A few weeks ago, I was drinking coffee with a friend who was organising the first in a series of sound art and noise nights in Manchester. The friend in question, Manoli Moriaty, mentioned that he’d love to have a visual feedback system for their multichannel speaker setup at some point, which would respond to the frequency and volume of the audio. I mulled over the idea in the days that followed, and decided that it’d actually be relatively straightforward to create such an installation. I pitched the idea to Manoli and, within a fortnight, Augio was born.
Contrary to my lack of posts since October (!) I’m still alive and making things. Full-time employment finally came along for me, so I’ve not taken the time to sit and write about my work in a while.
As a quick update before some bigger projects come together, here’s what I’ve been up to:
In my last blog post – a roundup of my various wheelings and dealings in June – I mentioned that I was just beginning to revisit my remotely operated kettle idea. While the idea was initially a humorous proposal following my discharge from hospital earlier this year – and a nice gentle project to undertake following surgery – I was nonetheless happy with the results, and made a note at the back of my mind that it might be worth exploring further.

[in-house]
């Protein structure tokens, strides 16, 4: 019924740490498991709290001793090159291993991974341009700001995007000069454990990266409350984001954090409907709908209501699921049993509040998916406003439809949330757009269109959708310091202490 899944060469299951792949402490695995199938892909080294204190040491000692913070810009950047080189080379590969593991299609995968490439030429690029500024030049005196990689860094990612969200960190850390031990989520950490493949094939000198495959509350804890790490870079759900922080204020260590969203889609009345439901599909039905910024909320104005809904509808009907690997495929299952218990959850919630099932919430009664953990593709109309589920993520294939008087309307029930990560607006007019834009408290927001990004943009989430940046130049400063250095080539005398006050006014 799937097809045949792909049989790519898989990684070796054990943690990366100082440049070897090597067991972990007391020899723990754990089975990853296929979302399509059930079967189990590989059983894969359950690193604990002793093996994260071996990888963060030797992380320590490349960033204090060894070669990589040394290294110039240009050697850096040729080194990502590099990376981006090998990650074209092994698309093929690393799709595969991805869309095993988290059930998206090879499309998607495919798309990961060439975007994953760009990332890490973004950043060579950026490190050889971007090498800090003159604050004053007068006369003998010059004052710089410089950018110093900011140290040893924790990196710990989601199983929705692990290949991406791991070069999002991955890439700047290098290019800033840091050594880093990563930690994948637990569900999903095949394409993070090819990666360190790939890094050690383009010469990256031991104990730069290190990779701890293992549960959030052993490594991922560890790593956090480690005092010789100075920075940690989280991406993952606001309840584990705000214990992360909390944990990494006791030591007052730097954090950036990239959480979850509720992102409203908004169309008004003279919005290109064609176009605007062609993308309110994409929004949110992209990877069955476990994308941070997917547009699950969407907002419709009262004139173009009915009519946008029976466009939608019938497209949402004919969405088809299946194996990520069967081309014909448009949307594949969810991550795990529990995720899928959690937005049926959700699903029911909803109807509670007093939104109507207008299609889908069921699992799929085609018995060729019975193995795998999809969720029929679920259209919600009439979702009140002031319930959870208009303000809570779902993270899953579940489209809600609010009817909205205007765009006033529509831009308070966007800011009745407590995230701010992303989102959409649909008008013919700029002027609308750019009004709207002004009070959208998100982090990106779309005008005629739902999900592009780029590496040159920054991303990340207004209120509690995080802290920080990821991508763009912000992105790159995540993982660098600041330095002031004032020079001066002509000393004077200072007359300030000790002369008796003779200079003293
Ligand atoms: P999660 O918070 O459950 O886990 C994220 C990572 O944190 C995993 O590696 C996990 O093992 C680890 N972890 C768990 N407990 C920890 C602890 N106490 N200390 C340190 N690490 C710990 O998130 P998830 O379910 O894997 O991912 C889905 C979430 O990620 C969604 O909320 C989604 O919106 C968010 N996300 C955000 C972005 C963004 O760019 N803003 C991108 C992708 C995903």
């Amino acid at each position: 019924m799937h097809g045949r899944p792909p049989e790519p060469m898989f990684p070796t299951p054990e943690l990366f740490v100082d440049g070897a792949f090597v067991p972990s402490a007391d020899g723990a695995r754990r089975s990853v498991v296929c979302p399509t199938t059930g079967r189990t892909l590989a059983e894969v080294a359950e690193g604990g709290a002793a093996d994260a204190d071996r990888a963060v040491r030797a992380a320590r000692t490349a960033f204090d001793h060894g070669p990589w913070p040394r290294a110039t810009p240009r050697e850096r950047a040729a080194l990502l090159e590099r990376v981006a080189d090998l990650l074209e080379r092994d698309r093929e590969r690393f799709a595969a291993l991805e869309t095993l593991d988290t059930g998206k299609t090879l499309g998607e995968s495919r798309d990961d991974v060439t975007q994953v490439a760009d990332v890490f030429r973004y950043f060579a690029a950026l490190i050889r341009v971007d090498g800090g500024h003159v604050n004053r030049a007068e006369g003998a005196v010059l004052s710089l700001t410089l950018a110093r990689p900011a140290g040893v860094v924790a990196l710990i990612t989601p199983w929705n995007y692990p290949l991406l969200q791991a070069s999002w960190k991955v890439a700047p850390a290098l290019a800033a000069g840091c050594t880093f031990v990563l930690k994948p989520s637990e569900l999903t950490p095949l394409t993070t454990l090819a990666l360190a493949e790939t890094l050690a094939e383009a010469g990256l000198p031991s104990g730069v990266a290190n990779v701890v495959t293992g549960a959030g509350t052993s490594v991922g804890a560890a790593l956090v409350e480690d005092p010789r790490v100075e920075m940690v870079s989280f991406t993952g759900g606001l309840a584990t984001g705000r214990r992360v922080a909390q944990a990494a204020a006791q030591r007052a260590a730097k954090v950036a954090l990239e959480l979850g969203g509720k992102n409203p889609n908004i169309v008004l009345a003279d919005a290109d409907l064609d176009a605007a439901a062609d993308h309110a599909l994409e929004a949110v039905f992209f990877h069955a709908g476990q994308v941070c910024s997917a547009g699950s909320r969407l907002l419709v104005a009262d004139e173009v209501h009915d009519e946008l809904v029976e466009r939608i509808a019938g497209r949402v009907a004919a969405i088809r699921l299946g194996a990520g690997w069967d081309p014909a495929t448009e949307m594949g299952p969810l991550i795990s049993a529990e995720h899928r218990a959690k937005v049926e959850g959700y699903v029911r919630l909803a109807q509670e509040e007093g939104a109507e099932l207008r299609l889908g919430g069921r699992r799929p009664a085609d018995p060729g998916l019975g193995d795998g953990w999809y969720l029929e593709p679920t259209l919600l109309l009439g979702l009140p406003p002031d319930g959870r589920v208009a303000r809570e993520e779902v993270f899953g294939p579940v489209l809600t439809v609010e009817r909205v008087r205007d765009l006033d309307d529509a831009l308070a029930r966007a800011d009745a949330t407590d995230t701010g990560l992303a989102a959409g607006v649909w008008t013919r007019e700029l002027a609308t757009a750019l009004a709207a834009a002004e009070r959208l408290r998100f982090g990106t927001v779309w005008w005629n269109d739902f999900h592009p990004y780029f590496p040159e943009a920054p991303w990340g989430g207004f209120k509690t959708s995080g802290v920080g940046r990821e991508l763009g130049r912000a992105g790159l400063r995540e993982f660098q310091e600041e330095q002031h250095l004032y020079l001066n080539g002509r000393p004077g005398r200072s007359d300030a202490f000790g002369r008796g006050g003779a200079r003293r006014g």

I’ve decided that alongside my creative projects - which seem to be in a constant state of unbloggable flux lately - I’ll post a few of my more practical, technical tinkering projects on here; trying to keep them as interesting as possible. First up, using classic controllers on modern consoles with the help of Arduino:
Alongside my recent foray into the world of unusual game controllers (more of which to come in the next few weeks) I’ve also ended up attempting to bridge the sizeable collection of classic gaming hardware in my house with some of the newer gear currently holding fort underneath the TV.
A laser-cut, wooden enclosure for Subversive Little Box #1: ‘Spotify Economy’. Thanks to Jerry & Jason @ Pure Fine (the men with the cutter). More details.
Like many other people this week, I updated to iTunes 11. Apple’s latest revision of its central media application has seen some quite significant alterations to its overall aesthetic and functionality, and drops features like Coverflow* and a useable mini player…wait, what?
A quick little tool I knocked together (mostly amalgamating other tools) to preserve anonymity when using a webcam…yet another by-product of a different project idea.
Hide My Face has a simple, single slider interface, designed to control how much your face is concealed – or revealed – when looking at a webcam. Move the slider to the left and you’re out in the open, move it to the right and you’re heavily pixelated. The pixelation is incremental, so you can gradually reveal your face or, alternatively, snap one way or the other instantly.